After reading my book, THE CLAPPER MEMO, an English friend of mine thought I would be interested in a news item that appeared in the Daily Mail earlier this week — and he was right! Below are the three primary elements of the article:
The families of British soldiers killed in battle have won a landmark legal victory that gives them the right to sue the Ministry of Defence;
The Supreme Court ruled that relatives of four servicemen who died in Iraq could seek compensation for negligence and breach of human rights; and
The UK’s highest court said the Government owed a duty of care to properly equip and train troops sent to war.
As British Defence Secretary Philip Hammond state later in the piece, the repercussions of this ruling could make it “more difficult for troops to carry out operations.” At the same time, however, they should force top British government officials to “go the extra mile” to ensure their nation’s warfighters have the best equipment and training before they’re deployed to combat zones.
I believe the same would hold true in the United States.
Thanks to misguided decisions made by top U.S. Department of Defense officials, American military and intelligence professionals in Afghanistan, Iraq, Guantanamo Bay and elsewhere have been prevented from using the best equipment available when it comes to credibility assessment technology. Instead, they’ve been limited to using only DoD-approved credibility assessment technologies (i.e., the polygraph and its portable polygraph cousin, the Portable Credibility Assessment Screening System). Yes, this is the same polygraph technology touted by Director of National Intelligence James R. Clapper Jr. that’s been so effective (NOT!) at detecting people like Edward Snowden before they share classified information with the world.
Since the 2008 deployment of the portable polygraph — often referred to by the acronym, PCASS — to Afghanistan and Iraq, DoD officials have been very reluctant to talk about its successes and/or to share unclassified contract-related information like that I requested via the Freedom of Information Act more than a year ago.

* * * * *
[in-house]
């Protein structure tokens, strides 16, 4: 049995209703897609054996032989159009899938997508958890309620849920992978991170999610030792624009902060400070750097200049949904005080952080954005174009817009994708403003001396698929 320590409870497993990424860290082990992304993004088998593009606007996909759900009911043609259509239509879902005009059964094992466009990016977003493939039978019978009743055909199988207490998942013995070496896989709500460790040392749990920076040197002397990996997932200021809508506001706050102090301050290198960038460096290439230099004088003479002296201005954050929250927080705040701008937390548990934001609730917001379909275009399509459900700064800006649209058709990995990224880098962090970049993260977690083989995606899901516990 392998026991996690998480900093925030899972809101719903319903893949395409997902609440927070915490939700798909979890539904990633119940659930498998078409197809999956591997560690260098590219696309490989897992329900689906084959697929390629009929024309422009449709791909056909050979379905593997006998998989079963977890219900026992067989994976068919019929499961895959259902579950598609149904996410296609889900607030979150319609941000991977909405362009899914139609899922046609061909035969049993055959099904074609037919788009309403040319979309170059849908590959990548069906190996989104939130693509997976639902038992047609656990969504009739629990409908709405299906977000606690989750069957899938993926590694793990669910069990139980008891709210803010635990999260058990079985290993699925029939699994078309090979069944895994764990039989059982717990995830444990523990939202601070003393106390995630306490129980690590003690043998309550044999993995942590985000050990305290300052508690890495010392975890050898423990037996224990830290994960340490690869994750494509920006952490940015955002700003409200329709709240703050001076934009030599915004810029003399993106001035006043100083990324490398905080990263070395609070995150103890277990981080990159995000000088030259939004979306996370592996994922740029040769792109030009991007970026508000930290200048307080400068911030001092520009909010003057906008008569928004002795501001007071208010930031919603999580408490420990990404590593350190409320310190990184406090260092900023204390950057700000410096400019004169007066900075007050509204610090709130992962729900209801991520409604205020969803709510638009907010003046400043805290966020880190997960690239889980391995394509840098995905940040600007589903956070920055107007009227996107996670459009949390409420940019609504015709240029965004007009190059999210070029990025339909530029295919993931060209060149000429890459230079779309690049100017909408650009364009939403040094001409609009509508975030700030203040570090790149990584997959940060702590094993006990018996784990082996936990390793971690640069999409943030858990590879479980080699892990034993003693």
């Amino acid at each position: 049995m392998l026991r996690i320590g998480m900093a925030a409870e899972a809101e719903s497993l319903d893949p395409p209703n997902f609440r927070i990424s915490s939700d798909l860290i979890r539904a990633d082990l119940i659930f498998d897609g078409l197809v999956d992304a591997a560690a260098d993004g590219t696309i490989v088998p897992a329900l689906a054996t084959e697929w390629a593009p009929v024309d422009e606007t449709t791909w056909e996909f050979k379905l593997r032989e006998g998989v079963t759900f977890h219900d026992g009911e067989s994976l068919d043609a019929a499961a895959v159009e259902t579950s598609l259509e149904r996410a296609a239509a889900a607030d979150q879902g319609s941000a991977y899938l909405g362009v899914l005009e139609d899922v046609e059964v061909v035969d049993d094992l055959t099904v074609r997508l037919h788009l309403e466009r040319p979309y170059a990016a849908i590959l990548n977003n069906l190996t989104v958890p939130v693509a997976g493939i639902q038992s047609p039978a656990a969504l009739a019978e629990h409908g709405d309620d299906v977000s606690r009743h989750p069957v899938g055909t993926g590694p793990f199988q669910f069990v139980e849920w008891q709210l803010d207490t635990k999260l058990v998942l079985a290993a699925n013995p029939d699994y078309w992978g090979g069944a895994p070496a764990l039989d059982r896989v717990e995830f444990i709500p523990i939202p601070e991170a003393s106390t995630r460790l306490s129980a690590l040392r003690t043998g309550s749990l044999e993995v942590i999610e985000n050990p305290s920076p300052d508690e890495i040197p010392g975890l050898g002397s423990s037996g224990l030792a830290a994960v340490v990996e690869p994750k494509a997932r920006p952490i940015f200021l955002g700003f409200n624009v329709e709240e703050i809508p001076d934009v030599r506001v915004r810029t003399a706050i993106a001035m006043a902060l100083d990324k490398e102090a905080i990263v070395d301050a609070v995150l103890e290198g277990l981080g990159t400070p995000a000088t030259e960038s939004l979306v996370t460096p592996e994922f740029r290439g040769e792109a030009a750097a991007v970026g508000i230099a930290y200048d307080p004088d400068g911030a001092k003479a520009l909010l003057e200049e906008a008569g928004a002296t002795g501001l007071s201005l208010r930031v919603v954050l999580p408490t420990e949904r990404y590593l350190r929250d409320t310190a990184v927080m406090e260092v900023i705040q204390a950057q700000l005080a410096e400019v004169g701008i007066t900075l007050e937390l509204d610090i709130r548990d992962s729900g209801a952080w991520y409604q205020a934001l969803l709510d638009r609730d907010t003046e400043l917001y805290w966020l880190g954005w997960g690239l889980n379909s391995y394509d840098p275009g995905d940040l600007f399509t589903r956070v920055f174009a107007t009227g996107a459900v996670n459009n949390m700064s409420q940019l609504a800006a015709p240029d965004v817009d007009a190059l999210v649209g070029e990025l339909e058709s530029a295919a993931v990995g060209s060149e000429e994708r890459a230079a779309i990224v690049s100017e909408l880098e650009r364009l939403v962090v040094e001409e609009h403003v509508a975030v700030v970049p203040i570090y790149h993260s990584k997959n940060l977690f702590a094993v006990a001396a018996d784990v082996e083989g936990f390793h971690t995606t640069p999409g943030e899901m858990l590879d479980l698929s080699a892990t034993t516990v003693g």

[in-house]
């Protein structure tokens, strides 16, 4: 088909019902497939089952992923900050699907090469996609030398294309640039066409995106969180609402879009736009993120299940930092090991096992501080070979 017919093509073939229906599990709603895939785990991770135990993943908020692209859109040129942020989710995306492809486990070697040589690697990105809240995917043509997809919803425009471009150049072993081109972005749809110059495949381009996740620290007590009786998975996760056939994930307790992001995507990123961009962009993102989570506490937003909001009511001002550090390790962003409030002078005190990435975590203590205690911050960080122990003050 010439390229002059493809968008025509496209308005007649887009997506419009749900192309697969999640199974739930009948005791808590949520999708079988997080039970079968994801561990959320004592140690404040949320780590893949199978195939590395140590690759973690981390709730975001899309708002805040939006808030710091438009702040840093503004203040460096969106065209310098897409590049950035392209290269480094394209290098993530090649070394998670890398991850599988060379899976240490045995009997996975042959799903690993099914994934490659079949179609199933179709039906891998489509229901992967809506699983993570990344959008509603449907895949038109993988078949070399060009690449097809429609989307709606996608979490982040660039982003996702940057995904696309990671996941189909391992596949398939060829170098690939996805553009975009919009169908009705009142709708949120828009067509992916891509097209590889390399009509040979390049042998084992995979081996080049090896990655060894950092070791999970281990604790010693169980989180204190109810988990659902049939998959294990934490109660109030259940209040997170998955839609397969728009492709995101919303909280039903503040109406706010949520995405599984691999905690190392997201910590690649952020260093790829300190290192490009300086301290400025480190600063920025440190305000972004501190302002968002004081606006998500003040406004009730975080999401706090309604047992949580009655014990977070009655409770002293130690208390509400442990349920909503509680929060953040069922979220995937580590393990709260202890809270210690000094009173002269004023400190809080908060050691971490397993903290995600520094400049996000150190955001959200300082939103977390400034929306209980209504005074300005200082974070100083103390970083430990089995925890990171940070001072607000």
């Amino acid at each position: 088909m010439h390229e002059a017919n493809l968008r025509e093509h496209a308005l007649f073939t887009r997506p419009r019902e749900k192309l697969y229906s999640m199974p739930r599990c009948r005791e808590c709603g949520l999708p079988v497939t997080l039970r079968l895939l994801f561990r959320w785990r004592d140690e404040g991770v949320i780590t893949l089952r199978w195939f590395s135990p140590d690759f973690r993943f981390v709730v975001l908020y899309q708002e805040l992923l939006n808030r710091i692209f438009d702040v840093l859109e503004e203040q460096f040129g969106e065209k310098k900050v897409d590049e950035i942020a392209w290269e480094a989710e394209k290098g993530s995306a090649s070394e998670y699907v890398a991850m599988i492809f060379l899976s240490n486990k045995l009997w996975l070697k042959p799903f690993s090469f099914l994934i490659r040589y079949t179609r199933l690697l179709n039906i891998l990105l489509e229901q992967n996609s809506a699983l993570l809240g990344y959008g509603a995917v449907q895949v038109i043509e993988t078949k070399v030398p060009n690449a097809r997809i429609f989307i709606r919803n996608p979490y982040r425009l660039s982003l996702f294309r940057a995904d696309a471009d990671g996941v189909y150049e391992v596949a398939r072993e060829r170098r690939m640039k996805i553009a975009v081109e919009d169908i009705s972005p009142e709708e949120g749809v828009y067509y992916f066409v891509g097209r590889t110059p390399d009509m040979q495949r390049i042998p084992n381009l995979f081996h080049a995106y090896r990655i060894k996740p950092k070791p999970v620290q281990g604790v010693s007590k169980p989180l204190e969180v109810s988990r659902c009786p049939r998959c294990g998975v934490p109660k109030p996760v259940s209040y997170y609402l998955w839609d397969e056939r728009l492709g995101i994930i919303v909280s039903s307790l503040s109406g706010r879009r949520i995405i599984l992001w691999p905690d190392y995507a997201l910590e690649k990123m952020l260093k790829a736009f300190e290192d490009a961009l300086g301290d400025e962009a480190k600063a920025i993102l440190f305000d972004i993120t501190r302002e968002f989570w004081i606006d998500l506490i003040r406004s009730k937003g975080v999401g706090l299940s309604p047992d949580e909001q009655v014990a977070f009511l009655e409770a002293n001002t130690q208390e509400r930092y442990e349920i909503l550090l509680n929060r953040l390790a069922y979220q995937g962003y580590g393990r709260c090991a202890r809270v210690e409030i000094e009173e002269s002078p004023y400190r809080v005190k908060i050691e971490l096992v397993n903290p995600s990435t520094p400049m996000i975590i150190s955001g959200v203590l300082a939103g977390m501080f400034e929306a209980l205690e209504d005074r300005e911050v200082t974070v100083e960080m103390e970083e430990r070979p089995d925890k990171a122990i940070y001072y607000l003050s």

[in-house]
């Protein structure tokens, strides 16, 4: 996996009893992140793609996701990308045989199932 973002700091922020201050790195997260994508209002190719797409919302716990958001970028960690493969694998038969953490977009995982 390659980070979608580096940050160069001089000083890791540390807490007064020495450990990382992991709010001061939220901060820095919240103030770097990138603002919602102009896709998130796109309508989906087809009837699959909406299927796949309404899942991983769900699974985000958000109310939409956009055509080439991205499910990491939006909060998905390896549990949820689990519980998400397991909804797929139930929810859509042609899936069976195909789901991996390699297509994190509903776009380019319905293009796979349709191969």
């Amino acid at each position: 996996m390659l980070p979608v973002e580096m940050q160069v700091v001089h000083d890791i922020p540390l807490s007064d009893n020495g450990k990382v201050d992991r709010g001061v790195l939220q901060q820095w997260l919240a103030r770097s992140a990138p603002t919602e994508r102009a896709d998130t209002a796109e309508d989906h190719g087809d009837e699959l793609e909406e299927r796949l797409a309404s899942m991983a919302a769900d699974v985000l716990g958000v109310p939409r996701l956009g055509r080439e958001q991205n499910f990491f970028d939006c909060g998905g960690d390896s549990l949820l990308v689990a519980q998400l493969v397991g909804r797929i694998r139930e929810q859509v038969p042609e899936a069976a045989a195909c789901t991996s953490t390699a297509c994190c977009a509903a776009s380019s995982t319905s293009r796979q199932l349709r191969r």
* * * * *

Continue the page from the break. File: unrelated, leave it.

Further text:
In fact, DoD officials have only mentioned PCASS in public one time since the 2008 announcement about its deployment. That event took place more than five years later and, coincidentally or not, only two weeks after the release of THE CLAPPER MEMO.
Published on the Facebook page of the International Security Assistance Force in Afghanistan May 14, a status update touted PCASS as a “key component” against “insider threats.” Without explanation, the posting was removed, and the world hasn’t heard a peep about PCASS since then. Why?
Perhaps because news surfaced about a spike in “Insider Attacks” (i.e., attacks against Americans by Afghans wearing the uniforms of their country’s military, police and security agencies) that followed the deployment of PCASS to Afghanistan.
Interviewed during the four-year investigation upon which THE CLAPPER MEMO is based, members of the U.S. Navy SEALs, Army Green Berets and others seemed to have the real answer to that question: They told me the polygraph devices don’t work well as well as one non-polygraph one when it comes to interrogating enemy combatants, other detainees and third-country nationals seeking employment at U.S. bases overseas.
To learn more about the non-polygraph tool and why it’s being kept out of the hands of U.S. warfighters, read THE CLAPPER MEMO. Already endorsed by several prominent Americans, it’s available in paperback and ebook versions.
UPDATE 8/25/2013 at 11:35 a.m. Central: “What a difference a year makes!” — Aunt of Fallen Marine Ready to Sue Department of Defense.